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In Years Past

January 25, 2013
The Post-Journal
  • In 1913, unless there should be a decided change in the situation in the strike of garment workers in Rochester before Jan. 27, there would begin a shutdown of the factories that would throw 12,000 employees out of work and would entail conditions of privation, misery and stagnation of trade unlike any this city had experienced. The manufacturers said they would close down the factories unless the strikers returned to their work unconditionally. The strikers were demanding recognition of the United Garment Makers' union but the manufacturers said they would not grant this. Both sides of the controversy seemed more firmly entrenched than ever. One faction of the Garment Workers was attempting to bring peace but the factory owners were in no mood to make any concessions.
  • One man was killed and over a score were injured, two probably fatally, in a collision between a trolley passenger train and a freight train on the International railway in Lockport early this day. The dead man was James Mack, motorman of the passenger trolley. The injured were all members of Lockport aerie of the Fraternal Order of Eagles, who were returning from Buffalo, where they had attended an entertainment given by the Buffalo aerie. The freight train was standing on the main line about a half-mile south of the International station. Joseph Crogan, a switchman, was sent back of his train to flag the passenger trolley car. Crogan said he waved his lantern until the cars were almost upon him and he had to jump to save his life.
  • In 1938, New York state Republican Assembly fiscal experts set Feb. 2 for a public hearing on Democratic Gov. Lehman's tax program as his $385,824,459 budget was given an "informal" airing. Chief discussion at the tax hearing was expected to center on proposed continuance of the four cent emergency gasoline tax. Lehman urged continuance of all emergency levies. Republican Assemblyman Maurice Whitney, chairman of the Assembly taxation committee, said he had received four or five requests for a hearing, most of them from automobile clubs. Organized motorists were leading the fight for elimination of the four cent gas tax.
  • The John J. Guinnane Construction Company, which had been awarded the general contract for remodeling the Hotel Jamestown, had already begun work on the extensive changes to be completed within two months. The first phase of the work was demolition of a section of the south wall of the former cafeteria, which would be made over into a coffee shop. Within a few days a temporary desk would be placed in the lobby, behind which a cocktail lounge would be built. The lounge would connect with the main dining room, which would be redecorated and two new private dining rooms would be made above it. Air conditioning was being installed in the coffee shop, soda grill, dining rooms and cocktail lounge.
  • In 1963, New York state remained locked in a deep freeze for the second day, while wind and snow continued to cripple the Buffalo and Watertown areas. Another frigid night was in prospect. About 150 central schoolchildren were stranded overnight in the village of Philadelphia, north of Watertown, because they could not reach their rural homes. A Greyhound bus with 12 aboard bogged down on Route 12, five miles south of Watertown and the marooned were still there in the morning in temperatures near zero as snowplows battled drifts as deep as 6-8 feet. All of Buffalo's schools were among the many that remained closed. Also in Buffalo, the Pillsbury flour mill kept its doors shut and the General Mills food packaging plant also closed, both because frozen railroad switches prevented shipments. It was warm in Jamestown. Sunshine and a movement of warmer air sent temperatures up to about 5 degrees above zero throughout most of the area and the mercury was continuing to climb.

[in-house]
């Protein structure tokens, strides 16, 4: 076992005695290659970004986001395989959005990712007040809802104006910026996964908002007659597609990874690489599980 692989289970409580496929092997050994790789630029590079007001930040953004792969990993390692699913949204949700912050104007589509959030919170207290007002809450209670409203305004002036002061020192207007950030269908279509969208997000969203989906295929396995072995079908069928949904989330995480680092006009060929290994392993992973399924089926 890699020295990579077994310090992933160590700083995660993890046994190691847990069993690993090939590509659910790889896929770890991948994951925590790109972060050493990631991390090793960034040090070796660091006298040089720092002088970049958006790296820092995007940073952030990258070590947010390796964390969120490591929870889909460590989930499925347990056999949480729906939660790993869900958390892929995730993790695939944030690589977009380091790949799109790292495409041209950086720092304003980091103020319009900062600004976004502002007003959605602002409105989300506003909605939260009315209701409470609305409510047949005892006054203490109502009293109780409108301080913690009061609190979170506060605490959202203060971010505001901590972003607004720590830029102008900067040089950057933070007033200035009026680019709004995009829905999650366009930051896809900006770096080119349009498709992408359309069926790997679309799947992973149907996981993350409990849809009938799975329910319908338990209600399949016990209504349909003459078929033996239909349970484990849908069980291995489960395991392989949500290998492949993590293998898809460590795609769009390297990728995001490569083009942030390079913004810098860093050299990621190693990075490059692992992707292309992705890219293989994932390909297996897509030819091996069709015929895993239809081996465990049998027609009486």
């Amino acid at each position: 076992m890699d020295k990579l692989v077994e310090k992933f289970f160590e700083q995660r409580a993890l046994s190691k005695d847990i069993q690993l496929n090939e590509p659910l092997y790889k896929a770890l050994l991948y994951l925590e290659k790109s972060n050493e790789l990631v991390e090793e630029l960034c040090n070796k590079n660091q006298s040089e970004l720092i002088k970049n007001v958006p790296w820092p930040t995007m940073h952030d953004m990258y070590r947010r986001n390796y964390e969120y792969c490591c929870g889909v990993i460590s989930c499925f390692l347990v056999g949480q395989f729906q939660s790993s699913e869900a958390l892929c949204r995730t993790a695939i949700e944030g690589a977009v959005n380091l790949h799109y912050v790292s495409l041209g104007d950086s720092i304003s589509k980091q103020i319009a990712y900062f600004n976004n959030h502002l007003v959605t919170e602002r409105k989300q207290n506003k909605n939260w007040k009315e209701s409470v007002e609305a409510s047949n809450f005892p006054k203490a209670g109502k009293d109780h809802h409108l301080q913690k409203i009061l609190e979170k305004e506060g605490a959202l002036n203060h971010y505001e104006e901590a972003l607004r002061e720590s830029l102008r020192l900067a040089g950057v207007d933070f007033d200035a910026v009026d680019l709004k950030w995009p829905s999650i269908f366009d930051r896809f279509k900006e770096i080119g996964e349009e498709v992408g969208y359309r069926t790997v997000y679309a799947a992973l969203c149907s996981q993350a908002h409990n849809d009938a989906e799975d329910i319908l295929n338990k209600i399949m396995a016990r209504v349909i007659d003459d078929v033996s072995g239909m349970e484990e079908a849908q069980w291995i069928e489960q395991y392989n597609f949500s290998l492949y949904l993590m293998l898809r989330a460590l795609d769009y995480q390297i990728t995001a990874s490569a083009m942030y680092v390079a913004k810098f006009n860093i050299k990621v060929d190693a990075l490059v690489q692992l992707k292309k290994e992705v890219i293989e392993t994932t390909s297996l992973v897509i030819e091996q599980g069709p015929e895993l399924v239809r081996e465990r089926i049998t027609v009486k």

• Jamestown was by far the largest city of the eight or nine in the state that had not yet recognized its wage obligation to police officers, Mayor William D Whitehead said. The mayor, speaking briefly at the Kendall Club's annual dinner for retired members at Starlite Restaurant, said he regretted that Jamestown did not accord the 5 percent pay raise to all of its employees this year. He added that it was his opinion that this would become a reality within the next year.
  • In 1988, a program designed to help elderly New Yorkers pay their prescription drug bills had attracted less than 8 percent of those eligible statewide. But in Chautauqua County it was a different story. "We had one of the best success rates in the state," county Office for the Aging Director Francis "Mac" McCoy said, noting that, "Chautauqua County did excellent." According to the state Health Department's latest figures, about 37,000 senior citizens applied for the program between July 1987 and Jan. 15 of this year. That was far below the 100,000 applications that program administrators had expected to receive in 1987. But Chautauqua County - with a target of 781 signed into the program by April 1 - had 645 signed up in December, McCoy said.
  • Eastman Kodak Co. expressed confidence in its recent return to the 35mm camera market by introducing two new 35mm cameras, including one that would be made in America. The photographic kingpin, which had abandoned the 35mm format for more than a decade, was hoping to expand its highly successful foray into the market two years ago. The company also introduced a revamped disposable camera. Kodak had dropped out of the 35mm market in 1970 to concentrate on its 126, 110 and disc models.
 
 

 

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